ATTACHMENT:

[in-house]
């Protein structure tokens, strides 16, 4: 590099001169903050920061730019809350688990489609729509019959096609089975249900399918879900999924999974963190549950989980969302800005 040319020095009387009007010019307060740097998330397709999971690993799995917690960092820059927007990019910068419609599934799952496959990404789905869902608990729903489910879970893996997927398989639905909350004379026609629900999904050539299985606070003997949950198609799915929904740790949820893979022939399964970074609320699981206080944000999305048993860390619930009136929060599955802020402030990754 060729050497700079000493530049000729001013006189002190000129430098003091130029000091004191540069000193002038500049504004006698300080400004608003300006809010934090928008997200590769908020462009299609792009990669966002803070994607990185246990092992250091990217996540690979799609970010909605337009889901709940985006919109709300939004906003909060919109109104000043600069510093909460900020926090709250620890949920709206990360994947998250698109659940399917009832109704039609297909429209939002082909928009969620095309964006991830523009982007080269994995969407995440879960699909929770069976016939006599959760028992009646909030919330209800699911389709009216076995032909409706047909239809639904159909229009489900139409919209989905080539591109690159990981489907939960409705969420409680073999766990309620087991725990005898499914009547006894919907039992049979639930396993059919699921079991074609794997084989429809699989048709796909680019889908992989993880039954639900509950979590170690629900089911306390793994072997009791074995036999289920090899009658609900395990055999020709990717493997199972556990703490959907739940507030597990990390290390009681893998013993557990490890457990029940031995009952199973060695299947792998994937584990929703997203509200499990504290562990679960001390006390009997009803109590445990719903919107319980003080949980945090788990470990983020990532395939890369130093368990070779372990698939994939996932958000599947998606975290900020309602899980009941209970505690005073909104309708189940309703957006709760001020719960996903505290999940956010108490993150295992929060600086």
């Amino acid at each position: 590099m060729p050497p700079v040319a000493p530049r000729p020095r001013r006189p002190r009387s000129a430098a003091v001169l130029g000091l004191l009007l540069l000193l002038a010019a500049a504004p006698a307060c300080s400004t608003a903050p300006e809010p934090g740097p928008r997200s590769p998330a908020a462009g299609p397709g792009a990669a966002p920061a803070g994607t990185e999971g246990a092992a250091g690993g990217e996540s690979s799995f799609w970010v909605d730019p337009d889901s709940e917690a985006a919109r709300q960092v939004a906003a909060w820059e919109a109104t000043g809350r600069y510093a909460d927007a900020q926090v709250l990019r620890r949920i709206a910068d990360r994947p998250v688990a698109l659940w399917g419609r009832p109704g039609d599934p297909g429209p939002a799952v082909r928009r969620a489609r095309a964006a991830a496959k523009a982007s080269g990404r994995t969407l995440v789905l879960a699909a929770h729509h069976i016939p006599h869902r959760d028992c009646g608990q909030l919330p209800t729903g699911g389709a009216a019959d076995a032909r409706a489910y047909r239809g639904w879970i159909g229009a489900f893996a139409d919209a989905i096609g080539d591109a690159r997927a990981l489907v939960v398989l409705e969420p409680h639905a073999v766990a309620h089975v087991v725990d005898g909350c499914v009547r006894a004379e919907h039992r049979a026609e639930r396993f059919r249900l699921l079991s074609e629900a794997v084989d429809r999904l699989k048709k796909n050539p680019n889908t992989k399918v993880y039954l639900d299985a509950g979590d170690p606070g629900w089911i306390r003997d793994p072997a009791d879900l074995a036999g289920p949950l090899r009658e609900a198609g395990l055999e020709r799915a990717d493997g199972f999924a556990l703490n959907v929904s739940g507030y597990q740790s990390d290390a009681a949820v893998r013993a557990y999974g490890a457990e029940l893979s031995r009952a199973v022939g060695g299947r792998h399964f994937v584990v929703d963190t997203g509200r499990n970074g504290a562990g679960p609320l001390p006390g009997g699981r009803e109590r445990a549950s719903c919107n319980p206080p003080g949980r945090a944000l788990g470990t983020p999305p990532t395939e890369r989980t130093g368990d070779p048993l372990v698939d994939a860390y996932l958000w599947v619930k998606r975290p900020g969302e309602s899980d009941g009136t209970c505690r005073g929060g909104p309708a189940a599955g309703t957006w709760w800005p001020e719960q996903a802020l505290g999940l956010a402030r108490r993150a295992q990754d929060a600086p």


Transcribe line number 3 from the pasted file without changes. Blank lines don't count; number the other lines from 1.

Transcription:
């Amino acid at each position: 590099m060729p050497p700079v040319a000493p530049r000729p020095r001013r006189p002190r009387s000129a430098a003091v001169l130029g000091l004191l009007l540069l000193l002038a010019a500049a504004p006698a307060c300080s400004t608003a903050p300006e809010p934090g740097p928008r997200s590769p998330a908020a462009g299609p397709g792009a990669a966002p920061a803070g994607t990185e999971g246990a092992a250091g690993g990217e996540s690979s799995f799609w970010v909605d730019p337009d889901s709940e917690a985006a919109r709300q960092v939004a906003a909060w820059e919109a109104t000043g809350r600069y510093a909460d927007a900020q926090v709250l990019r620890r949920i709206a910068d990360r994947p998250v688990a698109l659940w399917g419609r009832p109704g039609d599934p297909g429209p939002a799952v082909r928009r969620a489609r095309a964006a991830a496959k523009a982007s080269g990404r994995t969407l995440v789905l879960a699909a929770h729509h069976i016939p006599h869902r959760d028992c009646g608990q909030l919330p209800t729903g699911g389709a009216a019959d076995a032909r409706a489910y047909r239809g639904w879970i159909g229009a489900f893996a139409d919209a989905i096609g080539d591109a690159r997927a990981l489907v939960v398989l409705e969420p409680h639905a073999v766990a309620h089975v087991v725990d005898g909350c499914v009547r006894a004379e919907h039992r049979a026609e639930r396993f059919r249900l699921l079991s074609e629900a794997v084989d429809r999904l699989k048709k796909n050539p680019n889908t992989k399918v993880y039954l639900d299985a509950g979590d170690p606070g629900w089911i306390r003997d793994p072997a009791d879900l074995a036999g289920p949950l090899r009658e609900a198609g395990l055999e020709r799915a990717d493997g199972f999924a556990l703490n959907v929904s739940g507030y597990q740790s990390d290390a009681a949820v893998r013993a557990y999974g490890a457990e029940l893979s031995r009952a199973v022939g060695g299947r792998h399964f994937v584990v929703d963190t997203g509200r499990n970074g504290a562990g679960p609320l001390p006390g009997g699981r009803e109590r445990a549950s719903c919107n319980p206080p003080g949980r945090a944000l788990g470990t983020p999305p990532t395939e890369r989980t130093g368990d070779p048993l372990v698939d994939a860390y996932l958000w599947v619930k998606r975290p900020g969302e309602s899980d009941g009136t209970c505690r005073g929060g909104p309708a189940a599955g309703t957006w709760w800005p001020e719960q996903a802020l505290g999940l956010a402030r108490r993150a295992q990754d929060a600086p």